Asian teenagers embark on wilderness adventure in South African safari park
Eight Hong Kong teenagers have embarked on an 11-day educational safari in South Africa.
They are among more than 50 students from South Africa and Asia Pacific countries taking part in the Cathay Pacific International Wilderness Experience, which began on Tuesday and ends on August 5.
The students, aged 16 to 18, had to write a 500-word essay on the environment before winning places on the Wilderness Experience.
The teenagers will be based at a camp in Entabeni Game Reserve near Johannesburg.
The stunning 10,000-hectare park is home to more than 380 types of bird and a large variety of animals, including zebra, buffalo, giraffe, rhino, lion, antelope and elephant.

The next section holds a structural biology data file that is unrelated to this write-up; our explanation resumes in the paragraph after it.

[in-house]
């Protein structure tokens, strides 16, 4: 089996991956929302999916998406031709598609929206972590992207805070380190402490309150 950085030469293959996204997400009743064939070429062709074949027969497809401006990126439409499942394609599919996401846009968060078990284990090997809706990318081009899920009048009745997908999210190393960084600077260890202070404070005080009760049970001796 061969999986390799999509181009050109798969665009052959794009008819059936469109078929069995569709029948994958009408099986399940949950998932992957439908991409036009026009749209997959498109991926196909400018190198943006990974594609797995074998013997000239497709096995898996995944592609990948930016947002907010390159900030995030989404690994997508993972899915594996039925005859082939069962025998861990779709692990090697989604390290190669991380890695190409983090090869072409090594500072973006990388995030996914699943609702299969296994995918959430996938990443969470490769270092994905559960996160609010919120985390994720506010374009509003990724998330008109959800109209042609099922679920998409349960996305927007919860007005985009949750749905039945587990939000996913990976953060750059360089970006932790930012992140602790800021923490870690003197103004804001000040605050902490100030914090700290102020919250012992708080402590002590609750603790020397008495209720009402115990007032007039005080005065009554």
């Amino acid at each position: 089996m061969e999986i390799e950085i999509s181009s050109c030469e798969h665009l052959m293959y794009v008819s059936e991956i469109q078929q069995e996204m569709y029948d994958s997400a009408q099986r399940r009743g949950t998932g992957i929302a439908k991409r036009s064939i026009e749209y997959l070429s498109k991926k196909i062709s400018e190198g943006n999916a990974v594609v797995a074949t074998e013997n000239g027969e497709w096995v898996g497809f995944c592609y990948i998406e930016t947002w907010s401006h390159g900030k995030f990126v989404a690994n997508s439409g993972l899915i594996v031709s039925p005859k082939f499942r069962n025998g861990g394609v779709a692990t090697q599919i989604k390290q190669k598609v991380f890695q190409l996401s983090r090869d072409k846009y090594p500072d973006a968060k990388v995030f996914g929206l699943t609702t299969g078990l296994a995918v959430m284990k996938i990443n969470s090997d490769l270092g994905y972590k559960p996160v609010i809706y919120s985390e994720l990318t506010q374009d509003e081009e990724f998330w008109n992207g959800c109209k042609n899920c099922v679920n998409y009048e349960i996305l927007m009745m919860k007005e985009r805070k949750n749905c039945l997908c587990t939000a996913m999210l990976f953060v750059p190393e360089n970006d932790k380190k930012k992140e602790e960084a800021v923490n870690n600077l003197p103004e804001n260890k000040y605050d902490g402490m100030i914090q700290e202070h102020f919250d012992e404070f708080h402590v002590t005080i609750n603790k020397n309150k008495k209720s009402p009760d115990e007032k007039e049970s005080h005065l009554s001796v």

Educational officers will lead the students in various activities, including hiking and camping trips, so that they can learn more about man's' impact on the environment.
Through activities such as singing, dancing, group discussions and mock weddings, the students will exchange ideas and learn about each other's cultures.
The Wilderness Experience programme, which was launched in 1994, is aimed at exposing decision makers of the future to key ecological issues and at promoting cross-cultural exchanges.
'The Wilderness Experience has been very successful in exposing young people to new ideas and making them ambassadors in their home countries for cultural understanding and environmental conservation,' said Alan Wong, a Cathay spokesman.
More than 500 students have taken part in the programme.